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Staying Safe When You Say #MeToo

Woman looking at computer screen
Woman looking at computer screen
Leigh Honeywell,
Technology Fellow,
ACLU Speech, Privacy, and Technology Project
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February 12, 2018

If the #MeToo movement had caught on in 1997, the many people coming forward would still have had to worry about getting sued, in addition to the myriad other consequences of challenging their harassers. But because it caught on in 2017, they also have to worry about getting hacked and being subject to mass online attacks, trolling, and other forms of harassment that can unfortunately be the cost of speaking out.

I’m a technologist with the ACLU’s Speech, Privacy, and Technology team, but outside of my day job, I’ve been working for the better part of a decade with people — mostly, but not all, women — who have been targeted online. I’ve also been a sexual-misconduct whistleblower myself, so I know the personal cost of speaking out. People often feel powerless in the face of unknown threats from the internet, but there’s a lot that whistleblowers can do to stay safe while coming forward.

The digital defense tips below are for individuals. They address threats against specific people, not the systemic problem of harassment. There’s an important conversation happening about how institutions — from universities to software platforms to law enforcement — handle online threats. In the meantime, though, these are some concrete things that individuals can do to feel a little safer about speaking out and confronting power.

Secure your accounts and devices

Start by using unique passwords everywhere. This is the most important advice I can give anyone. Let’s be real, most people reuse the same password everywhere. This is dangerous, because if any one of the places you’ve used that password gets hacked, that password could potentially be reused to break into your other accounts. We’ve seen that happen on a widespread level in what are called “credential stuffing” attacks, but it’s also a common way to target individuals who speak out.

Unique passwords are a pain to keep track of in your head, so use a password manager like LastPass (which has free-of-cost or premium options), 1Password (which is a bit more expensive), or one of the many free and open source apps. Lock the password manager with a strong password that’s long and generated with some kind of randomness, like picking words out of a book. (Here’s a simple guide for picking a strong, random password.)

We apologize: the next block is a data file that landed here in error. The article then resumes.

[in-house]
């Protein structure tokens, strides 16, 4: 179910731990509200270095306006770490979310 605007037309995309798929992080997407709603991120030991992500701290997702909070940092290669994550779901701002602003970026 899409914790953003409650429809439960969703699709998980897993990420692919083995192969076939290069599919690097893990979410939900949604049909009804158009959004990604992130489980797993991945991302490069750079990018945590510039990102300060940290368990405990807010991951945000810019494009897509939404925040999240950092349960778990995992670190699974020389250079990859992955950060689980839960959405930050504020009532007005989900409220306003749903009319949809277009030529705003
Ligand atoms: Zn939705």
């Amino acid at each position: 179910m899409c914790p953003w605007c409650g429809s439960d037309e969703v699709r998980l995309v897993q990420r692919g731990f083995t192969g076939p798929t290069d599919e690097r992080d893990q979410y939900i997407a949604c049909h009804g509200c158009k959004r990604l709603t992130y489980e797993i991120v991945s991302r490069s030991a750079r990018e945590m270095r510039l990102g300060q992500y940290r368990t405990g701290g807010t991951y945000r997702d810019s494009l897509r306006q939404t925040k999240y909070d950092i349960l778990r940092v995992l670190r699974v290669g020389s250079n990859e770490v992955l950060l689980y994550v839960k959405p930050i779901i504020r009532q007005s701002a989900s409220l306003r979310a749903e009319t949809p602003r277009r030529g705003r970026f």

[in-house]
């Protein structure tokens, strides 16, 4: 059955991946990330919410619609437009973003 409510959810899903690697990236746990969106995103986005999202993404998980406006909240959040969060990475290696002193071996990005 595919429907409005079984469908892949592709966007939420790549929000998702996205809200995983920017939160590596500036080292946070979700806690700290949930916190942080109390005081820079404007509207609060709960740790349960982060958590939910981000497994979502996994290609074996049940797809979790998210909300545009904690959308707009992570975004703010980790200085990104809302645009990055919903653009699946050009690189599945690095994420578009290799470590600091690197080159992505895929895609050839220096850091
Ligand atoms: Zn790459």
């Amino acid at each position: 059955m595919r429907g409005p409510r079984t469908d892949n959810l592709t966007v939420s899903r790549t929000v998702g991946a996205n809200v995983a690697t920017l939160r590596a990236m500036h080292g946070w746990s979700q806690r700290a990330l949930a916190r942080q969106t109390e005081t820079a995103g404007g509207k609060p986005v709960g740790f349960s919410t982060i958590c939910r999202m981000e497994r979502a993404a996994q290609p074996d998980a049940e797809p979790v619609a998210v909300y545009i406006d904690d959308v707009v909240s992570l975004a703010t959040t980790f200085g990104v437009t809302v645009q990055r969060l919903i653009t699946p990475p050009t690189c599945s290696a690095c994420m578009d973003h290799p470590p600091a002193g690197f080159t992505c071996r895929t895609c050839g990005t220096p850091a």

Be alert for phishing. If your name has been in the news and someone decides to target you, “phishing” — sending an email made to look like it’s from Facebook, Google, or one of your friends — is a common way to try steal your passwords in order to break into your accounts. Using a password manager offers some protection from phishing because your password won’t autofill if you click on a link that sneakily points you to “” But that email request from your aunt to remind her of your birthday, first pet’s name, and other detailed private information? Maybe give her a call back to be sure it was really her.

Take it up a notch with two-factor authentication. Two-factor authentication protects you even if your password gets stolen. By requiring you to type in a code from an app or text message, or tap a notification or a hardware token, adding a second “factor” to log in makes sure it’s really you entering your password. It’s especially important to set this up for your email address, whether it’s Gmail, Outlook, or Yahoo, because control over your email account allows an attacker to reset many other passwords. Other key accounts to lock down include your Twitter, Facebook, and iCloud accounts. The best two-factor setup is a hardware key (e.g. Yubikey), then a time-based one-time password app like Google Authenticator. Getting your code via text message is the least secure way to do this, as dedicated attackers have been known to steal phone numbers out from under people in targeted attacks.